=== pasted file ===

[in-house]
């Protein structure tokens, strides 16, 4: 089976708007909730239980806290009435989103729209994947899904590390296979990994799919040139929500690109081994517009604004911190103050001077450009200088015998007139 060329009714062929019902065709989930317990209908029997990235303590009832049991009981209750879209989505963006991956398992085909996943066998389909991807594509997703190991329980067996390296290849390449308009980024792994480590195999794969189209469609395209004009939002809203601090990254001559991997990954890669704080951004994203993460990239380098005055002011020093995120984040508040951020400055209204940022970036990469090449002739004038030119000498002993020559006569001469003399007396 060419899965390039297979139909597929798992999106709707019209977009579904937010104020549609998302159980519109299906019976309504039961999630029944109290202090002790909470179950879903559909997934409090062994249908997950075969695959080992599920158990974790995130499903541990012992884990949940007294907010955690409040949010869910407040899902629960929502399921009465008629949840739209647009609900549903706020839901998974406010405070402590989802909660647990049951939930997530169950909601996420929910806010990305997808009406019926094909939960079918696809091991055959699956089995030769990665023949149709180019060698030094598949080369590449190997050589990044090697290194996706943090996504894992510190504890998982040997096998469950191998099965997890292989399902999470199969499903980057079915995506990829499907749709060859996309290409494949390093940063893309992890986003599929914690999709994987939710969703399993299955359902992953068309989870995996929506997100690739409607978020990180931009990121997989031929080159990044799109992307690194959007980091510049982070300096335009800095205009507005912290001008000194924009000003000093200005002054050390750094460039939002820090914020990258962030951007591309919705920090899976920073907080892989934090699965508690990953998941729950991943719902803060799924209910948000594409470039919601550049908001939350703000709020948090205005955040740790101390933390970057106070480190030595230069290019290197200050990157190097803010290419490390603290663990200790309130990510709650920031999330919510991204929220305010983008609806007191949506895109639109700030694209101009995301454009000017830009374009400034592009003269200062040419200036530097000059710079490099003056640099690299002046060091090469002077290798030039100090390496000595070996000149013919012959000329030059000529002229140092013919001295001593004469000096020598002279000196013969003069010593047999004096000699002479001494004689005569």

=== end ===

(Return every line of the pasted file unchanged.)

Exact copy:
[in-house]
């Protein structure tokens, strides 16, 4: 089976708007909730239980806290009435989103729209994947899904590390296979990994799919040139929500690109081994517009604004911190103050001077450009200088015998007139 060329009714062929019902065709989930317990209908029997990235303590009832049991009981209750879209989505963006991956398992085909996943066998389909991807594509997703190991329980067996390296290849390449308009980024792994480590195999794969189209469609395209004009939002809203601090990254001559991997990954890669704080951004994203993460990239380098005055002011020093995120984040508040951020400055209204940022970036990469090449002739004038030119000498002993020559006569001469003399007396 060419899965390039297979139909597929798992999106709707019209977009579904937010104020549609998302159980519109299906019976309504039961999630029944109290202090002790909470179950879903559909997934409090062994249908997950075969695959080992599920158990974790995130499903541990012992884990949940007294907010955690409040949010869910407040899902629960929502399921009465008629949840739209647009609900549903706020839901998974406010405070402590989802909660647990049951939930997530169950909601996420929910806010990305997808009406019926094909939960079918696809091991055959699956089995030769990665023949149709180019060698030094598949080369590449190997050589990044090697290194996706943090996504894992510190504890998982040997096998469950191998099965997890292989399902999470199969499903980057079915995506990829499907749709060859996309290409494949390093940063893309992890986003599929914690999709994987939710969703399993299955359902992953068309989870995996929506997100690739409607978020990180931009990121997989031929080159990044799109992307690194959007980091510049982070300096335009800095205009507005912290001008000194924009000003000093200005002054050390750094460039939002820090914020990258962030951007591309919705920090899976920073907080892989934090699965508690990953998941729950991943719902803060799924209910948000594409470039919601550049908001939350703000709020948090205005955040740790101390933390970057106070480190030595230069290019290197200050990157190097803010290419490390603290663990200790309130990510709650920031999330919510991204929220305010983008609806007191949506895109639109700030694209101009995301454009000017830009374009400034592009003269200062040419200036530097000059710079490099003056640099690299002046060091090469002077290798030039100090390496000595070996000149013919012959000329030059000529002229140092013919001295001593004469000096020598002279000196013969003069010593047999004096000699002479001494004689005569």